It is coming up to a year now since I made the move from Blogger to WordPress via Reclaim Hosting. I have been asked by many about why I changed, what was involved and what my experiences have been. I thought that now would be as good a time as ever to take stock and reflect on my experience so far.


I came upon Reclaim Hosting via the generous sharing as a part of Connected Courses.

Although I received some warnings in regards to the risks involved in setting up my own space:

 

Thankfully, I am still hear and blogging away. The question though that I keep getting asked is what have been my experiences.

Here then is a list of my thoughts and reflections:

CHANGING SPACES

The first concern that I often get asked is transferring content from one space to another. The reality is it took about five minutes. The only issue I had was with tags and categories. However, tags can be selectively converted to categories using the tag to category converter.

MORE THAN MONEY

There is really no comparison in regards to cost between paying for something like wordpress.com and Reclaim. To be honest, if you were choosing the cheaper option, you would probably go with Reclaim. Not only is it affordable, but also includes free domain registration. One thing I had to consider is that the space is limited (2gb). However, this is the same with most spaces. The answer is to learn to store content elsewhere – such as Amazon, Scribd, Youtube and Flickr – and embedding it.

CHOOSING A THEME

One of the complaints that I have heard people complain about is the lack of flexibility or the requirement to pay for something that you are not even sure about. I have found that there are so many more options out there when running WordPress.org, most of which are unavailable within wordpress.com. The hardest thing is then finding the right one. Inspired by a post from Alan Levine, I went with Moesia for Readwriterespond, while in a site a created DigiCon15 I used Asteria Lite.

IMPROVING MY WORKFLOW

It is really interesting working with both Edublogs at school and my own installation of WordPress here. Although in many respects they are both the same, I have been forced to rethink many of the solutions that I have developed for my own blog. Some of the plugins that I have come to depend upon within wordpress.org include:

  • Creative Commons Configurator: This allows you to set the Creative Commons license for each of your posts.
  • Automatic Post Thumbnail: One of the catches with many themes is that they depend on a featured image. Using Flickr and Alan Levine’s Attribution Helper for my images, the plugin makes the first image used ‘featured’.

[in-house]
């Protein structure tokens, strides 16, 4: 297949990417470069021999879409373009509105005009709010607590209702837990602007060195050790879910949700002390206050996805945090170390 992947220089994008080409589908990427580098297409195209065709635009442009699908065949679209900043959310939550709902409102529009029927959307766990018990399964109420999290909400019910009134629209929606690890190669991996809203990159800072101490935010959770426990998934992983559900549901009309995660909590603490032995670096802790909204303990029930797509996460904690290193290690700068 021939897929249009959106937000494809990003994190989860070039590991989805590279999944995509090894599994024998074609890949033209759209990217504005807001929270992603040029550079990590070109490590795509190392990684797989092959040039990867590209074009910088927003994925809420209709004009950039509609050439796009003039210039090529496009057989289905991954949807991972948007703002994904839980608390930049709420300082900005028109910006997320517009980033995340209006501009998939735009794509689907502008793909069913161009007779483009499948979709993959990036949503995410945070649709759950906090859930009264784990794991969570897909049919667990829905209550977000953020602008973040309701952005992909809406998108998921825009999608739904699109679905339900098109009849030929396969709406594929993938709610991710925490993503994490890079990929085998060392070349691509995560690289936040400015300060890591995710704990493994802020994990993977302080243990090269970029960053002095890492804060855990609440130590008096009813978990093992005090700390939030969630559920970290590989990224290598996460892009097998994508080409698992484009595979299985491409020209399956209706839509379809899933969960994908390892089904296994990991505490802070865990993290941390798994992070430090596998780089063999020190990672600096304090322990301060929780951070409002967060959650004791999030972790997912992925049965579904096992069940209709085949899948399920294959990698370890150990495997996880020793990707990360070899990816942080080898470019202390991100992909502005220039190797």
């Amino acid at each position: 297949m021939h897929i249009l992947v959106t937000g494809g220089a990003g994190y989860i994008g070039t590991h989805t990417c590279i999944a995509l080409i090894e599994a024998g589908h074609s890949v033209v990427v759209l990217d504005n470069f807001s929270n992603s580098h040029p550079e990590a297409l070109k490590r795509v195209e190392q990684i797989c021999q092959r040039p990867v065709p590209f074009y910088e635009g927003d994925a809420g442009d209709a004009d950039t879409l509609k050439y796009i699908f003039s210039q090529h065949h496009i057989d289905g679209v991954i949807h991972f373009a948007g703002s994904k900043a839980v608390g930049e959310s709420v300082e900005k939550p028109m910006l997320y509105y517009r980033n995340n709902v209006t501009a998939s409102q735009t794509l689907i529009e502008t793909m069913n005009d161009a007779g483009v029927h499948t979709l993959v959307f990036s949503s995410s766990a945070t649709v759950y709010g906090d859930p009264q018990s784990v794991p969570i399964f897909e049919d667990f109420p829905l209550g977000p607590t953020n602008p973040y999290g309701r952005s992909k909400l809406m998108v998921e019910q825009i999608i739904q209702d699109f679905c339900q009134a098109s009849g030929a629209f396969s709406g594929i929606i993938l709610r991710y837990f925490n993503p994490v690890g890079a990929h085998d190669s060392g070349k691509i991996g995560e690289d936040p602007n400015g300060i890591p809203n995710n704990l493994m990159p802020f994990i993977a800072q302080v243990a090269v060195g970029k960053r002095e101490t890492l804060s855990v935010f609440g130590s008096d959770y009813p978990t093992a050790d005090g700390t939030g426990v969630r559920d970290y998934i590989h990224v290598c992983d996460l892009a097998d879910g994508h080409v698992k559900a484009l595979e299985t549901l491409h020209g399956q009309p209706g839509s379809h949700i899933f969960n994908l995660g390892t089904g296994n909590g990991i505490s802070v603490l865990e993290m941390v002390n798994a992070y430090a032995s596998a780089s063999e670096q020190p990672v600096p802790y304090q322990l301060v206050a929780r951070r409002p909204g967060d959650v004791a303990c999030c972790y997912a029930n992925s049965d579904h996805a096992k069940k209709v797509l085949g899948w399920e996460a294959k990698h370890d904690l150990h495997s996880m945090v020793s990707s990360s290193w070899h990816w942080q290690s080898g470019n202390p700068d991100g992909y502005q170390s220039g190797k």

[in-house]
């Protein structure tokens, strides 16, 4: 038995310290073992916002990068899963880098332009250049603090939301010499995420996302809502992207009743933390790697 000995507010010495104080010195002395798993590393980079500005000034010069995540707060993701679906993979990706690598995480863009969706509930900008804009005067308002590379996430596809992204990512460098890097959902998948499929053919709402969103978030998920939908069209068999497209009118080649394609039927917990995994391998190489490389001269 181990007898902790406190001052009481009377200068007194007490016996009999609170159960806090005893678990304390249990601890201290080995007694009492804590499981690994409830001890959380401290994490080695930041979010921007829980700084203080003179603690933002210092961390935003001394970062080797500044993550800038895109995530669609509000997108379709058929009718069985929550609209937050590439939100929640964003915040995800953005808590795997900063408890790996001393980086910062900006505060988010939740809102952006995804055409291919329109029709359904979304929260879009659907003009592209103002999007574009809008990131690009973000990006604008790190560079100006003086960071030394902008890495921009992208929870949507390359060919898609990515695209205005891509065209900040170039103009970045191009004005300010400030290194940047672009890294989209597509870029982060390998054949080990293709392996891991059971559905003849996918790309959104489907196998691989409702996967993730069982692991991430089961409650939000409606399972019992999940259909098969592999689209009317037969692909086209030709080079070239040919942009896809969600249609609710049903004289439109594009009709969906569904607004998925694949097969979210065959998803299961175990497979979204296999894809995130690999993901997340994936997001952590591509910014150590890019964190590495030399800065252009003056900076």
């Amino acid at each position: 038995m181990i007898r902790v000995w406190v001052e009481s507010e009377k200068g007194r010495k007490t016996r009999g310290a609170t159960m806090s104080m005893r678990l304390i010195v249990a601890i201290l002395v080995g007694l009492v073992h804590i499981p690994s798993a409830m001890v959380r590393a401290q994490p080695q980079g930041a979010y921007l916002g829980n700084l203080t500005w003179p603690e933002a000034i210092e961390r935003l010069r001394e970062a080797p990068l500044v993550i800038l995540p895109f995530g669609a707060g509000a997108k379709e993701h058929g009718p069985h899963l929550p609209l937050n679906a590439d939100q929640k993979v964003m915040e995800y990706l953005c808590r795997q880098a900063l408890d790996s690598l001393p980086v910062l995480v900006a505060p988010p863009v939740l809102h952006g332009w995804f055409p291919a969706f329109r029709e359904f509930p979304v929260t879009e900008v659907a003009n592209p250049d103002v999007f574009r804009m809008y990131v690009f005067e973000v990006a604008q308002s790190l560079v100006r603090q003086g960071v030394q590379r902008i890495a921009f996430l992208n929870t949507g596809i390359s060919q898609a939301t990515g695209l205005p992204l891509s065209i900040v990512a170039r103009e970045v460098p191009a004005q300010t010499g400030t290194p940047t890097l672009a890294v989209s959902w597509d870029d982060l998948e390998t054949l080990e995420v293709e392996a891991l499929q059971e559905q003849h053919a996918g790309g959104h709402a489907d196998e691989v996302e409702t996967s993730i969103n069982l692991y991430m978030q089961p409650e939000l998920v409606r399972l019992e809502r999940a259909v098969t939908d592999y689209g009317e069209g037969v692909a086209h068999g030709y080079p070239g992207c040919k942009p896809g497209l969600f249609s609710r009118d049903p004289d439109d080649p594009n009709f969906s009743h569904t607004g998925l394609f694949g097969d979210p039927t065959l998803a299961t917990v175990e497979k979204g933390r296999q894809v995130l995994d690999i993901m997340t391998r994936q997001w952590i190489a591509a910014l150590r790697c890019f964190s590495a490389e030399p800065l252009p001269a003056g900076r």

• Jetpack: This provides a means of measuring statistics and connecting with the wider WordPress family. I must admit, I have stopped measuring the statistics , but still find it useful when connecting. Plus, Alan Levine shared that removing Jetpack wrecked his theme, so warned against it.
  • WordPress Backup to Dropbox: I must admit, I could do a better job at backing up, so a plugin that does it for me is priceless.

WORLD CLASS SUPPORT

The thing that I will say has been the best to moving to Reclaim is the amount of support. Whether it be touching base to check how I was settling or promptly responding to questions, I am always astounded at how quickly I get responses. Jim Groom recently reflected on the level that they set. What I love the most is the feeling that no question is too small and that, as Jim Groom explains, it all comes back to helping others make sense of the web.

LEAD LEARNER

All the talk at the moment seems to be about computational thinking. For some this is just another word for coding, but to me it is about developing an awareness about how things work. Not just knowing that the internet is built with code, but what this actually means. I find the best way to develop awareness is through the act of tinkering and creation. Whether it is exploring Known or exploring the limits of the platform, owning your own space is a great learning experience, what Jim Groom describes as a return of teaching and learning to the scale of the individual.

HURDLES REMOVED

Although other spaces can be easy to create, using templates and so forth, they soon become complex though when trying to co-claim that content. Not only does the team at Reclaim support you with whatever content you are bringing across, but they are just as supportive in regards to taking it out again.

SUB-DOMAINS

One of the other benefits I have found to owning my own domain is the opportunity to create sub-domains. This can include creating different sites or redirects. Alice Keeler provides a great explanation of this.


I am sure that there are things that I have missed, but this is at least a start. What about you? Have you made the move to own your own space on the web? What have been your challenges? Experience? Benefits? As always, comments welcome.

For more on Reclaim, I recommend checking out Tim Owens introduction.